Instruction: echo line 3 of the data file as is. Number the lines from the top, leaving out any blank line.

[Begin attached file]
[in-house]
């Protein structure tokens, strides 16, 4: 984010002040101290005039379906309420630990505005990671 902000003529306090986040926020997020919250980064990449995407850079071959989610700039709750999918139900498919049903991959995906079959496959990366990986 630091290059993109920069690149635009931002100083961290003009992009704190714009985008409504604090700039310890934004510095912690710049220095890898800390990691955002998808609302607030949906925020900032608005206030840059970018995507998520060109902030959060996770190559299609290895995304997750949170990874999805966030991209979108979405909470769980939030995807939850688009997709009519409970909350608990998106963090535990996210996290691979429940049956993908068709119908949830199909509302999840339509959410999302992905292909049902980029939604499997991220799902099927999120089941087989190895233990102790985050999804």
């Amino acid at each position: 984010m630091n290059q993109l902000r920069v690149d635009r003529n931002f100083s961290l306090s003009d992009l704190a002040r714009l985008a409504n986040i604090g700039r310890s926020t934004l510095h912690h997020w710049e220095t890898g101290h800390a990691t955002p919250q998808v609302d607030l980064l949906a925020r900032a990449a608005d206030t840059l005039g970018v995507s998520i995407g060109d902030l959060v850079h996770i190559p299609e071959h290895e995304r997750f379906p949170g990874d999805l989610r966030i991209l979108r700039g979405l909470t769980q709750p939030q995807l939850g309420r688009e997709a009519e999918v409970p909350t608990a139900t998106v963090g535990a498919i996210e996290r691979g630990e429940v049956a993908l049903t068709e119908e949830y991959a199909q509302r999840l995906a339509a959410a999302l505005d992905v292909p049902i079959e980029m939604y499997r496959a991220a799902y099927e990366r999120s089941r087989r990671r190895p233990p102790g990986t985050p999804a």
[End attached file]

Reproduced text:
């Amino acid at each position: 984010m630091n290059q993109l902000r920069v690149d635009r003529n931002f100083s961290l306090s003009d992009l704190a002040r714009l985008a409504n986040i604090g700039r310890s926020t934004l510095h912690h997020w710049e220095t890898g101290h800390a990691t955002p919250q998808v609302d607030l980064l949906a925020r900032a990449a608005d206030t840059l005039g970018v995507s998520i995407g060109d902030l959060v850079h996770i190559p299609e071959h290895e995304r997750f379906p949170g990874d999805l989610r966030i991209l979108r700039g979405l909470t769980q709750p939030q995807l939850g309420r688009e997709a009519e999918v409970p909350t608990a139900t998106v963090g535990a498919i996210e996290r691979g630990e429940v049956a993908l049903t068709e119908e949830y991959a199909q509302r999840l995906a339509a959410a999302l505005d992905v292909p049902i079959e980029m939604y499997r496959a991220a799902y099927e990366r999120s089941r087989r990671r190895p233990p102790g990986t985050p999804a």